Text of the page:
The final report reviewing the MMP voting system - which recommends lowering the party threshold to four per cent - has been tabled in Parliament.
The report, conducted by the Electoral Commission, was an independent review after last November's referendum in which a majority of voters chose to keep MMP.
In its final report the commission has recommended several changes to the MMP system, including:
- Lowering the party threshold to 4 per cent
- Abolishing the one electorate seat threshold
- Abolishing the provision for overhang seats
- That Parliament consider fixing the percentage ratio of electorate to seats at 60:40
Justice Minister Judith Collins said almost 6000 submissions were received during the review, including more than 1000 submissions on changes proposed in August.
"The Government will now carefully consider the commission's recommendations and will be consulting with other parties in Parliament for their view,'' Ms Collins said.
ACT leader John Banks criticised the report and said his party would not support the proposed changes.
The commission's proposal to have thresholds reviewed in the future shows "a lack of confidence in its own recommendations''.
"Voting systems benefit from infrequent change,'' he said.
"Voters will not have any confidence in the electoral system if it can be continually tinkered with.''
Mr Banks, whose party has struggled to register in the latest One News Colmar Brunton poll, said the proposed changes to the 5 per cent threshold were arbitrary and that existing standards were "understood by voters''.
But Labour leader David Shearer said the proposed changes must be passed.
"The review shows that it is well and truly time to ditch the so-called 'coat-tails clause' to avoid stitch-ups like the deal done over the tea cups by John Key and John Banks last election,'' Mr Shearer said.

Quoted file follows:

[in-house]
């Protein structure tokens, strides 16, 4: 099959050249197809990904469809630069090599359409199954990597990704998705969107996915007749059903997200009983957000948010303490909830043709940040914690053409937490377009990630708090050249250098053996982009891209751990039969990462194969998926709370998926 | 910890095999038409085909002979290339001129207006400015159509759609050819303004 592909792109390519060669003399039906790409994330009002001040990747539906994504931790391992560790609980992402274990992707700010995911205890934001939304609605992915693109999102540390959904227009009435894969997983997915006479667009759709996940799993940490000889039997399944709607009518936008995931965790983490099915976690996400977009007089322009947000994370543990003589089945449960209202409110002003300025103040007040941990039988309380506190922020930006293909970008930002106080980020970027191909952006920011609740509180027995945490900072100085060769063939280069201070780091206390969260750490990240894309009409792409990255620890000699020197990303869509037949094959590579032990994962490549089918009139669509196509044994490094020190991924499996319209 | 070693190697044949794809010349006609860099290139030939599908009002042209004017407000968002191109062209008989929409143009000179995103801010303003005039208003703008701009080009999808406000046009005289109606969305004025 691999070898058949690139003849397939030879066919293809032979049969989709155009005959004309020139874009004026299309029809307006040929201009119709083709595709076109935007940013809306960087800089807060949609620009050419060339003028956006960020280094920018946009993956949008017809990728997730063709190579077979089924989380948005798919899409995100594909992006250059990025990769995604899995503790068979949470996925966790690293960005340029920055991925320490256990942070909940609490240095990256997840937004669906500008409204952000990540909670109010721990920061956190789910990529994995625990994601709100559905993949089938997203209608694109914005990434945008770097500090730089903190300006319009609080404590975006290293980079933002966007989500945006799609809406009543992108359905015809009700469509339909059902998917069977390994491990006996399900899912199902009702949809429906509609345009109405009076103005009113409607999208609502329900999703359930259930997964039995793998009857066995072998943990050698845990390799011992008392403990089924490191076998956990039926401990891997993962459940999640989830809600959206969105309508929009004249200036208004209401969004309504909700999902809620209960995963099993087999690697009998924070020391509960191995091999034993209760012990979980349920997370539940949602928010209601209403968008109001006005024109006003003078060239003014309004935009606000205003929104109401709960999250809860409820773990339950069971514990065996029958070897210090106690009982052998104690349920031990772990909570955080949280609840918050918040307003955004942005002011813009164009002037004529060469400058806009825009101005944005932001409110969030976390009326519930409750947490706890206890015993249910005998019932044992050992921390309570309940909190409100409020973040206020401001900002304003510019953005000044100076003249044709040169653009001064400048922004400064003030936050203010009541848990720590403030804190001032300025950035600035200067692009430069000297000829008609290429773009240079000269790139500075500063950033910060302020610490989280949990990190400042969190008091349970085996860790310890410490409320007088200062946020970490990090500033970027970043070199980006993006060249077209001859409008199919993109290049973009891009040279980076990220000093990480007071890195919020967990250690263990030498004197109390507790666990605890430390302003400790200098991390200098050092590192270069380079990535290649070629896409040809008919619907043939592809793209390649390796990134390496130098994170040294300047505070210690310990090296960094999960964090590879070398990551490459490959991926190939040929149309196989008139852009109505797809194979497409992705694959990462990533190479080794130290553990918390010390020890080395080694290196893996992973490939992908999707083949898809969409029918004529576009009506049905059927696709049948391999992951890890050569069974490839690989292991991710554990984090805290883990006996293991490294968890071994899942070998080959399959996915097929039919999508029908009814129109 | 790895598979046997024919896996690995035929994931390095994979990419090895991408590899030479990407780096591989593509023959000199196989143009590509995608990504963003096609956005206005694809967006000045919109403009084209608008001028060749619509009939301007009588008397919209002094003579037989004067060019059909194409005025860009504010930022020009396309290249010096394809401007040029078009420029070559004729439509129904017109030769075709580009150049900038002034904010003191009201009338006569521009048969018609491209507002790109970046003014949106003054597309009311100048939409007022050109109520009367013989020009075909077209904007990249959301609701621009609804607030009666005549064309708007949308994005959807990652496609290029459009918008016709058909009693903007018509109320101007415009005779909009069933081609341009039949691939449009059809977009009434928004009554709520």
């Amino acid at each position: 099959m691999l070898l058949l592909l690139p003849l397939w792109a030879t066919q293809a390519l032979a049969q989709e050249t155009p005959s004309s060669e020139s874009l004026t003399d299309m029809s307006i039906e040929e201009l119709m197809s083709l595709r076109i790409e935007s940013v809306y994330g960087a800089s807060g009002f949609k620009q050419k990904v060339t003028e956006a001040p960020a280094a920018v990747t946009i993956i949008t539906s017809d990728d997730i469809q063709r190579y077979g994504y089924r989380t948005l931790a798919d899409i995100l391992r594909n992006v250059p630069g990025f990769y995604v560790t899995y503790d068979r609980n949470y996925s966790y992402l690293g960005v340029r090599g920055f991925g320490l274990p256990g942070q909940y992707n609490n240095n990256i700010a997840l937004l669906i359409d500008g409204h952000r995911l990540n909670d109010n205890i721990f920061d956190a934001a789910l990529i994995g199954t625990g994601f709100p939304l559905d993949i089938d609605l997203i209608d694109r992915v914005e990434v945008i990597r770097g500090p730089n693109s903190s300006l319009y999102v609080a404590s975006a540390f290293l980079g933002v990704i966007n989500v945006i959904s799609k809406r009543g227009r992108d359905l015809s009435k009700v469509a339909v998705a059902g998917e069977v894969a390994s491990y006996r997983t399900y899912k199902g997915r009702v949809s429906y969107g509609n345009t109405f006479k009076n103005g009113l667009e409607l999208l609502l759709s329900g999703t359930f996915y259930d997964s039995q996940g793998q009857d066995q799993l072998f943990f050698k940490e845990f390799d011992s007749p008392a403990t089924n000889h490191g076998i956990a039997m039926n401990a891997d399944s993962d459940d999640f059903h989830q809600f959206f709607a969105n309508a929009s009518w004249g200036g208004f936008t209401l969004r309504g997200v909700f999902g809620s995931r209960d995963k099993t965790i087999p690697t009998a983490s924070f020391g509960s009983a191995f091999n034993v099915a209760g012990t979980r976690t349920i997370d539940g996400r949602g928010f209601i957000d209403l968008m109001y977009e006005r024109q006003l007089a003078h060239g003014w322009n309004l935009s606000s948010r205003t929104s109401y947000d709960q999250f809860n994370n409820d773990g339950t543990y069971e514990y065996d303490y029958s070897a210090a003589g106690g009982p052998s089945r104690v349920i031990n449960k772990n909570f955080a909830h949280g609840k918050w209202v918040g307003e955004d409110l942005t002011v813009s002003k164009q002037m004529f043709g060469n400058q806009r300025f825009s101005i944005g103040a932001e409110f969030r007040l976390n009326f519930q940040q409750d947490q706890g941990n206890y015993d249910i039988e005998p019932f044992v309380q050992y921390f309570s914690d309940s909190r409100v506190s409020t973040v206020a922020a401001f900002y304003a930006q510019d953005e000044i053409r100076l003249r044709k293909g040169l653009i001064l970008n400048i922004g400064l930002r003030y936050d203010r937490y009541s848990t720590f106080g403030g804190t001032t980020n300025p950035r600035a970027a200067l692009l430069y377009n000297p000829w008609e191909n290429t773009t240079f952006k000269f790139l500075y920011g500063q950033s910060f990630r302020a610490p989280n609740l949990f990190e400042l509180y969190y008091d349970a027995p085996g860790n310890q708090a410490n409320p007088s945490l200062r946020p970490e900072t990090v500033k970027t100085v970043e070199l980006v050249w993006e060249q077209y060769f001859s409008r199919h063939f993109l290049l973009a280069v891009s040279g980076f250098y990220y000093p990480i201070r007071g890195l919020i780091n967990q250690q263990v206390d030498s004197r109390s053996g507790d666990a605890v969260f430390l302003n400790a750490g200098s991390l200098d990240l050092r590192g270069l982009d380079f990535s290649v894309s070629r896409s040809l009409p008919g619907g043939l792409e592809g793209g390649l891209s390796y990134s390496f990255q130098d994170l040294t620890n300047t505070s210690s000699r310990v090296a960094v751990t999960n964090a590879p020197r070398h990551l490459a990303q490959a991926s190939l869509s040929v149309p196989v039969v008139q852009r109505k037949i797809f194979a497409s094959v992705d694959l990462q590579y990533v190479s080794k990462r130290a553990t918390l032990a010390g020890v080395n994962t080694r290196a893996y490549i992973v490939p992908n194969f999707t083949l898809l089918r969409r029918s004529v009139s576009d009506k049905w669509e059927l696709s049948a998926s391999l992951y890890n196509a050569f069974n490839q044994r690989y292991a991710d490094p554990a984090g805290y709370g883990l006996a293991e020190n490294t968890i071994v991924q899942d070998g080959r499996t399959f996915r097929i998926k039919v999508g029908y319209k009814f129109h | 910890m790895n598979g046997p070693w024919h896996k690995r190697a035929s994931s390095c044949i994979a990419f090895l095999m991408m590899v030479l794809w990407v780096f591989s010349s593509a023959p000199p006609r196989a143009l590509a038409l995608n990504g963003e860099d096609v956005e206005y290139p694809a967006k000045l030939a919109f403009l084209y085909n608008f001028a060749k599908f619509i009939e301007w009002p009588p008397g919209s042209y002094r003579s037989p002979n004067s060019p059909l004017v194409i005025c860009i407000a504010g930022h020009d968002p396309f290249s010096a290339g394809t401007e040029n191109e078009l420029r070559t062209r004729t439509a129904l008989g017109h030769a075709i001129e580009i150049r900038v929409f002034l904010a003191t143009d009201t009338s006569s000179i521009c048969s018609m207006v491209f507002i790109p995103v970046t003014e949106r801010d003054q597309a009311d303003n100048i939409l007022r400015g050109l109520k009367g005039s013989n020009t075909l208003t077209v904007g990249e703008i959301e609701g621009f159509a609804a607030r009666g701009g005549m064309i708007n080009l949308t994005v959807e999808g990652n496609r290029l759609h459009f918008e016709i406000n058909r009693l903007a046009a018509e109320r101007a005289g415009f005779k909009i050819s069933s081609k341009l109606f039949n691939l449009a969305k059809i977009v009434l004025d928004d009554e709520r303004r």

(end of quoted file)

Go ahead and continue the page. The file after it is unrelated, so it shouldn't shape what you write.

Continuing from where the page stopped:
"That infamous moment damaged New Zealanders' confidence in MMP and we now have an opportunity to restore that trust so Kiwis can be confident the electoral system works in the best interests of the country, not individual politicians.''
He said Labour wanted the Government to move quickly implementing any changes and his party was offering to facilitate the passing of a new law for "the most important recommendations''.
Labour MP Lianne Dalziel said the thresholds must be implemented in time for the 2014 election.
"The Electoral Commission says these changes don't require a referendum, which means we need to just get on with it. The integrity of the 2014 election requires these changes be made,'' Ms Dalziel said.
The Green Party said the recommendations reflected the underlying principles of fairness, proportionality and diversity in the electoral system.
"I look forward to seeing them implemented,'' Green Party electoral reform spokeswoman Holly Walker said.
Ms Walker said the Government should respect the review and implement the recommendations.
"It's vital that the National Government does not allow the immediate political interests of any single party get in the way of changes that strengthen our electoral system in the long term,'' she said.
"This isn't about the next election; it's about the next 10 elections.''
Jordan Williams, a constitutional lawyer and a former campaigner for Vote for Change which lobbied against MMP, said he was disappointed with the commission's report.
"New Zealanders have been conned,'' Mr Williams said.
"The public voted to keep MMP with an expectation that the review would result in improvements and a more stable electoral system.
"Instead, these recommendations would make the features of MMP even worse.''
The Wellington-based lawyer said lowering thresholds was "a recipe for instability and unpredictability'' because it potentially allowed "even more small party tails to wag the dog''.
"Governing arrangements and lines of accountability are complex enough without letting more marginal parties into Parliament,'' he said.
"The commission has made no effort to address the power of party bosses to select, rank and exercise power over list MPs.
"The report ignores the overwhelming calls for transparency in list rankings.''